Monday, September 28, 2015

Editing: Check your Ellipses and Em Dashes

This is just a short note on ellipses and em dashes. I've sometimes seen ellipses used where an em dash is needed and vice versa.

Ellipses are those three little dots ... They are used to indicate an omission or something is missing from a long direct quotation, if for example you are only using part of a quote and leaving off a few words. The ellipse goes at the point of omission.

More often in novel form, the ellipse is used to indicate hesitation or loss of concentration in a character's dialogue. Or perhaps a character trails off and doesn't finish a sentence of dialogue or thought. The sentence will then end with ...

I usually see these handled with a space before and after, such as:

"I wish I could tell you about ... I just can't."

"Look at his abs. They are so dreamy and ..."

Why did I ever start this post? It's so hard to think of examples when I should be cleaning. I wish ...

"Um ... where do I go from here?"

An em dash, on the other hand, indicates an insertion that isn't quite on topic. An aside by the character or narrator. It can also be used in dialogue when a character is interrupted while speaking. It is not a hyphen, but two hyphens typed side by side with no spaces around them. Word will automatically connect them into a longer em dash when done correctly.

“I love eating tacos—the extra-loaded kind from that quaint Mexican place—when I’m studying for finals.”

“Is that my—”
“Yes, it’s your dress. I borrowed it.”

“Today, I found the best sale—all the best sales happen this time of year—on shoes.”

An em dash is also used when inserting a tag in the middle of dialogue.

“My cat got”—he dashed at his eyes to wipe away tears—“run over by a truck.”

(No cats were harmed in the making of this post.)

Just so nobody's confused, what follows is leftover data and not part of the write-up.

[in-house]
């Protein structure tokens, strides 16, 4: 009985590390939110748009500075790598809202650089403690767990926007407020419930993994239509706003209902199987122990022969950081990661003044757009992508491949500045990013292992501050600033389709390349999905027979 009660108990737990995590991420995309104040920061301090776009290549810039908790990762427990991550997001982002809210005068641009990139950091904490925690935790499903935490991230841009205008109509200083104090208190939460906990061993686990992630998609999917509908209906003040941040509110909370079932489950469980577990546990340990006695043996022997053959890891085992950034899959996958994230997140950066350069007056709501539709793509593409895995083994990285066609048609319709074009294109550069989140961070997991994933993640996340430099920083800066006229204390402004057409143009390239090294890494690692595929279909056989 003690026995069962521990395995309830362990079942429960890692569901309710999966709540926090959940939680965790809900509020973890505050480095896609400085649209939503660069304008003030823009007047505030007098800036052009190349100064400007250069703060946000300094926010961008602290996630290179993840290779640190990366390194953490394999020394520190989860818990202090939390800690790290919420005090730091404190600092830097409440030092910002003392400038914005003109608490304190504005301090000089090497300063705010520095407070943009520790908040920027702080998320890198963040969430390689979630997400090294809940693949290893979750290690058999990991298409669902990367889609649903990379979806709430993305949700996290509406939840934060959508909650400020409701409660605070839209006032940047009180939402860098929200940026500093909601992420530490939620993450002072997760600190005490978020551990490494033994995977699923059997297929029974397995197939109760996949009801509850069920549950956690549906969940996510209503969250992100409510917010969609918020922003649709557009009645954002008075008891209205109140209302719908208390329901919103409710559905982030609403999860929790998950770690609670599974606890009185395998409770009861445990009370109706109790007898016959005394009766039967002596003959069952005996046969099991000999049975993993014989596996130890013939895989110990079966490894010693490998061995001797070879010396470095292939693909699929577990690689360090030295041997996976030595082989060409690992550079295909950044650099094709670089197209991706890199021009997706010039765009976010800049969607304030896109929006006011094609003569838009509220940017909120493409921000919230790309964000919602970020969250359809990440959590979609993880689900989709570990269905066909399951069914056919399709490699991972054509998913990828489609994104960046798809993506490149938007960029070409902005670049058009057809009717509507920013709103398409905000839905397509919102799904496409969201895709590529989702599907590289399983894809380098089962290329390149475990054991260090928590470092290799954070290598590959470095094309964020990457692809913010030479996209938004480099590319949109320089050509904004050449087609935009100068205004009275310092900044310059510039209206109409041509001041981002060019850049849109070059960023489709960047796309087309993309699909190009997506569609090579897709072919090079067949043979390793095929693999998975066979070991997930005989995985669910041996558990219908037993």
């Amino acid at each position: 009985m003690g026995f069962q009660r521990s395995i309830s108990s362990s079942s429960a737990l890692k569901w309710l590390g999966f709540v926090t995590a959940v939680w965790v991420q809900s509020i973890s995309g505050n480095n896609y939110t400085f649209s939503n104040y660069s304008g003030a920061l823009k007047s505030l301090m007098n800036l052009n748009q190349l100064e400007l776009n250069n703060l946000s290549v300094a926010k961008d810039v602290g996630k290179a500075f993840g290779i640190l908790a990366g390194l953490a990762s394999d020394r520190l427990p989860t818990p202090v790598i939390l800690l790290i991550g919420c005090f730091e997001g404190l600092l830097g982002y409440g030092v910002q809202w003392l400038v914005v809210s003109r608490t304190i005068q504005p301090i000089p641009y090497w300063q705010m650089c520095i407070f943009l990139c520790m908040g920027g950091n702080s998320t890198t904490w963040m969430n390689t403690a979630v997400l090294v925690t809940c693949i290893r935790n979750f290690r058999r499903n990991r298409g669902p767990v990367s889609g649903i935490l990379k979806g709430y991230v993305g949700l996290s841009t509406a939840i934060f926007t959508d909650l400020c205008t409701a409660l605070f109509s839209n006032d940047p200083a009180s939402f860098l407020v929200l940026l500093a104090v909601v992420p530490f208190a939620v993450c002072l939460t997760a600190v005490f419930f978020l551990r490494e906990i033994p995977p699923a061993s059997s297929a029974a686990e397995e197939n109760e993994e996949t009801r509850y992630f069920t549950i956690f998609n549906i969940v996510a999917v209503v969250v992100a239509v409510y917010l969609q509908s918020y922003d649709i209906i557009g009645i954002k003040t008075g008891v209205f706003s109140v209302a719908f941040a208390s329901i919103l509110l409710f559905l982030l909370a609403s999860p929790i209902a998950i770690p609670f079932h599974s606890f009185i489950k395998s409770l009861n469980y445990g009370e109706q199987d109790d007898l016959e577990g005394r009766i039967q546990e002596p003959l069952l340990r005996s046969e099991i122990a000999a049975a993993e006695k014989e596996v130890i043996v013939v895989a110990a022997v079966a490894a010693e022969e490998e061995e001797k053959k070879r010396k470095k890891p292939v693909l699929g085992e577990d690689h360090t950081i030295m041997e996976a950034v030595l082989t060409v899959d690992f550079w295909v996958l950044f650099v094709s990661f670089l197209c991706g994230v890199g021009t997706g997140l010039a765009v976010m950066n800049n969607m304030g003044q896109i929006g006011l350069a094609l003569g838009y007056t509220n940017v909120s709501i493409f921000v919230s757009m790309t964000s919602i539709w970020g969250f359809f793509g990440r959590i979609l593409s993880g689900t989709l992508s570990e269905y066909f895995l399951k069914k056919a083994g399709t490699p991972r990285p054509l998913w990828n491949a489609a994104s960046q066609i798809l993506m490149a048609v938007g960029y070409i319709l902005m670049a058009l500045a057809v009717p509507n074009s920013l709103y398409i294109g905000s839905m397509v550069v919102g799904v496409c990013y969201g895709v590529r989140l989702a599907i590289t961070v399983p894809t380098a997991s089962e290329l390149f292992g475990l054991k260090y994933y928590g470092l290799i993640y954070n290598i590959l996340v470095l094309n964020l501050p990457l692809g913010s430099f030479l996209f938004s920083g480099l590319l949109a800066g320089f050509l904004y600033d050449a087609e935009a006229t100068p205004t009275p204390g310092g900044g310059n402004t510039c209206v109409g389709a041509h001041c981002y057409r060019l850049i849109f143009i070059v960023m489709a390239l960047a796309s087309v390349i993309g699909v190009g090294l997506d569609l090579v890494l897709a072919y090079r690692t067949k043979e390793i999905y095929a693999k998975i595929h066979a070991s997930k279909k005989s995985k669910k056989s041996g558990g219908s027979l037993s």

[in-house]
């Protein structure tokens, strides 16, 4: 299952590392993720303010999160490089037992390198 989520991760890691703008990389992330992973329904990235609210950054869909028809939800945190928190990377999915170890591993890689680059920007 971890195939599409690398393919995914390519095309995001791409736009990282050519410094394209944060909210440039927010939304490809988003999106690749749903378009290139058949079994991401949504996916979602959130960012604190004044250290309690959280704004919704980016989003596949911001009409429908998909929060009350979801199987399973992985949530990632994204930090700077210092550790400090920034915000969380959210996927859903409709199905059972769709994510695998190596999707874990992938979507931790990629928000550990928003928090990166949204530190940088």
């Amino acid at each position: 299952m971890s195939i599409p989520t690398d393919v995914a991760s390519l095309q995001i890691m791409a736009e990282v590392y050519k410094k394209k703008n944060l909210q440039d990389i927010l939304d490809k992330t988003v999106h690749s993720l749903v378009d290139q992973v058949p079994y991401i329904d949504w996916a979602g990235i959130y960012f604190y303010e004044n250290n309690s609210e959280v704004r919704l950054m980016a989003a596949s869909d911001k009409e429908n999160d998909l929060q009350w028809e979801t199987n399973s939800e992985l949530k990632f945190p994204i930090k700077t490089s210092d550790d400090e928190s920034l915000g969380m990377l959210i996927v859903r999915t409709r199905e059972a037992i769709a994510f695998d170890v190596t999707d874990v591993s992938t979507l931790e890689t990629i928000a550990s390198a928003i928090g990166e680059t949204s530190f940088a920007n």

So that's a little about the differences between ellipses and em dashes. Always be careful not to overuse them and tire out the reader.

How about some examples of how you've used them in the comments? Here's your chance to be fun and creative. It's not so easy to make them up on the spur of the moment, is it?

Edit: Em dashes are becoming more popular and are often used in place of semi-colons now. My Harper Voyager editor prefers this.


  1. I love them both and am trying to reduce my usage :D

  2. It did take me a while to get these usages down.

  3. I have nothing to say about . . . uh . . . whatever we were talking about.

    On the other hand, dashes--I use them all the time--add flare to anyone's writing. I also use them instead of having a sentence fragment that's related to the previous sentence. Here's an example: Overuse of ellipses and dashes can annoy readers--for sure!

  4. Em dashes can also be inserted using alt-0151 if (like me) You have a hard time getting Word to put them in the other way.

    1. I actually created a shortcut on my laptop that lets me use control-D to make the longer em dash. I wish I could remember how I made the short cut.

  5. Eww, you put spaces around your ellipses and none around your dashes. I do it the other way around. >< Tell me you don't space between the dots, too! I've seen people do that and it looks ridiculous IMHO.

    (Well, I don't space dashes when it's the cut-off dialogue variety. At least we agree on that.)

    1. The copy editor put a space after an ellipse but not before and no spaces on the dash. I suppose it varies by publisher. I don't care for spaces between the dots. Word should space them correctly for you.

  6. I'm old school about adding the fourth period when the end of the sentence follows the trailing off. I've had lots of people correct me. Has the fourth period become extinct?

    1. I think so. Just like adding two spaces after a sentence.